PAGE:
Strobophagia has a lot of potential to be a genuinely horrifying experience, but is weighed down by its generic music and the large amount of bugs.
Horror is a difficult genre to get right no matter what form of media it is in, but horror video games in particular can be finicky. Developer Green Tile Digital has a unique concept in Strobophagia by setting the game inside a neon and dubstep-soaked rave, but the memorable setting can only carry Strobophagia so far as it falls apart under the weight of its many game bugs and lack of polish.
Strobophagia begins with the unnamed protagonist of the game arriving at a rave in the middle of a forest, where everyone at the event has decided to wear black costumes and slather themselves in bright neon paint in different patterns. The player is then given a cell phone and informed that they follow their phone’s WiFi signal in order to discover connection points to allow them to chat with nearby ravers. As the player progresses further into the forest they begin to realize that not everything is normal at this rave.
Most of the gameplay in Strobophagia is centered around locating these WiFi signals in order to speak to others and learn clues about the environment. The other ravers will reveal information in their messages that can show how to solve nearby puzzles or where the next connection point is. Other than the phone, the player’s ability to interact with the world around them is severely limited. Only a few different kinds of objects like beer bottles or glow sticks can be picked up, but this actually forces players to spend more time interacting with the phone or analyzing the environment to understand how to progress.
A rave doesn’t really seem like something that could be scary, but Strobophagia does a great job of leaning into the unique horror elements made possible by its setting. The world has a hazy dream-like quality to it as everything is shrouded in darkness, but strobes and neon paint illuminate the mysteries and create an other-worldly feel to the game’s environment. It’s also hard not to feel uneasy when a bunch of masked figures stare with bright unblinking eyes as they gyrate to beat of the EDM music in the background. It helps that the player is completely confused and disoriented throughout the whole experience, which truly adds to the horror aspect.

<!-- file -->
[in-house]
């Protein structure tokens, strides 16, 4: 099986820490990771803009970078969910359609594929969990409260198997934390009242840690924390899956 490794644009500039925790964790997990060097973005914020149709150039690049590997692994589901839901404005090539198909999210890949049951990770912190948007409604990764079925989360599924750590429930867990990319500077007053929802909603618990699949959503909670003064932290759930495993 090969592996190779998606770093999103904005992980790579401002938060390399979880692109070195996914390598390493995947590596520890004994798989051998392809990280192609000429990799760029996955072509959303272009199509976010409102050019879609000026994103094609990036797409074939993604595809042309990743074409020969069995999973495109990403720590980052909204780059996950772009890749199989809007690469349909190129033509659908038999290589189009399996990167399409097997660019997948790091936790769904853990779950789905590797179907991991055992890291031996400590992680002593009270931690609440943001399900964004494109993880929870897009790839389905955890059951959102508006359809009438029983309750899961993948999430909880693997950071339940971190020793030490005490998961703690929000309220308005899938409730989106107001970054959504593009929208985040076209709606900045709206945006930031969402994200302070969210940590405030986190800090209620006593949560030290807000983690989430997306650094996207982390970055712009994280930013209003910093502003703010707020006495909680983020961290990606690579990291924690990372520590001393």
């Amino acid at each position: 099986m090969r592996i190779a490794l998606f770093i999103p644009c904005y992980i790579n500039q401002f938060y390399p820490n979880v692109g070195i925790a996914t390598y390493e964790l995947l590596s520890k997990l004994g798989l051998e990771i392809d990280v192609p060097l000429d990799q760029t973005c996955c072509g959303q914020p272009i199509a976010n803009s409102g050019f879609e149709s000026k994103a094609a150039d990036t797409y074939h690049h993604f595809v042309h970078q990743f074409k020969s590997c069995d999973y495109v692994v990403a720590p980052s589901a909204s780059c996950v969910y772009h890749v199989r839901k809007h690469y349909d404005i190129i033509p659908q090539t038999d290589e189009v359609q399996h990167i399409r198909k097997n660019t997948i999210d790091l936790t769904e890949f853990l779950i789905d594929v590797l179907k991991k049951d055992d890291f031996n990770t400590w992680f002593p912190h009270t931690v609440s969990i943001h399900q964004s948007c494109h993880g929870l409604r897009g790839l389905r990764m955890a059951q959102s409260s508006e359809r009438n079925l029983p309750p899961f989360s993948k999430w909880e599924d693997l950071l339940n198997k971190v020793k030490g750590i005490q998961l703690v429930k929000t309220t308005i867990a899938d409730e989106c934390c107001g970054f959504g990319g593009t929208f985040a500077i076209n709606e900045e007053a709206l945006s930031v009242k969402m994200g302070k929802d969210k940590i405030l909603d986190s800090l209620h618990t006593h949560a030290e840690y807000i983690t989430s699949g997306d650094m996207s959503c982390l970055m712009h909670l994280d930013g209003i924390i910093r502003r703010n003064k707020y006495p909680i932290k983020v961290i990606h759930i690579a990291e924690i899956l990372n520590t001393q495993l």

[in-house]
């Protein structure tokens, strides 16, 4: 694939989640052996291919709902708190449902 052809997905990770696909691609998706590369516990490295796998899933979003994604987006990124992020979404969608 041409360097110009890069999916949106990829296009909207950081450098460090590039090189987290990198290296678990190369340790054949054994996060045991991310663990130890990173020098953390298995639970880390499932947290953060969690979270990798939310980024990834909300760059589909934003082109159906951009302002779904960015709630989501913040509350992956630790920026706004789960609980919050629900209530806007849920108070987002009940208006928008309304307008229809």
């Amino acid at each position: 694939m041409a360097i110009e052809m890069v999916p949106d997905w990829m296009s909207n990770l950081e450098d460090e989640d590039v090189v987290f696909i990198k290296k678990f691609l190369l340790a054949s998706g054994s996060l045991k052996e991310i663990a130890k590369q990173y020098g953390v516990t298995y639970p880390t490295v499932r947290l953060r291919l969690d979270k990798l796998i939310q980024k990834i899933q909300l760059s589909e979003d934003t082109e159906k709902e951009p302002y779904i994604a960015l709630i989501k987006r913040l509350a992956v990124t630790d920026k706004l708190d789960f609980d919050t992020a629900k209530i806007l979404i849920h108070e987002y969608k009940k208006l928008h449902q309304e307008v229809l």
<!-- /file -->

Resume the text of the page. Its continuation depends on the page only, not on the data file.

One thing that is pretty disappointing about Strobophagia is that the music is pretty repetitive and boring. This is a problem that can affect the EDM genre somtimes, but a game that draws so much attention to its music could have used a more engaging soundtrack. Even those players who are big fans of electronic dance music will find that the few songs in Strobophagia are horrifyingly generic, and not the good kind of horrifying for this video game genre.
Unfortunately, Strobophagia‘s biggest problem is that it is basically unfinished. Strobophagia is plagued by bugs and performance issues at every turn, even after receiving several updates. The controls in particular feel unresponsive at times, especially when it comes to picking up objects or interacting with things in the environment. There are issues with the frame rate dropping at random moments or Strobophagia freezing for no reason at all, too. Many of Strobophagia’s problems have been fixed by its developers, but it still has a long way to go before it is completely functional.
Strobophagia would have been less disappointing if it didn’t feature such unique concepts for both its setting and game mechanics, which tantalize but never get delivered on. On top of this, it can actually be genuinely scary trying to uncover which masked party-goers are innocents and which are more than they appear. Strobophagia’s technical issues are far too much of a detraction on top of all its other shortcomings, but once they’re resolved, there will no doubt be an audience interested in what’s on offer purely because of the breath of fresh air it brings to the genre in terms of its premise – even if the execution is pretty lacking.
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Strobophagia can be played on PC. A Steam code was provided for the purposes of this review.
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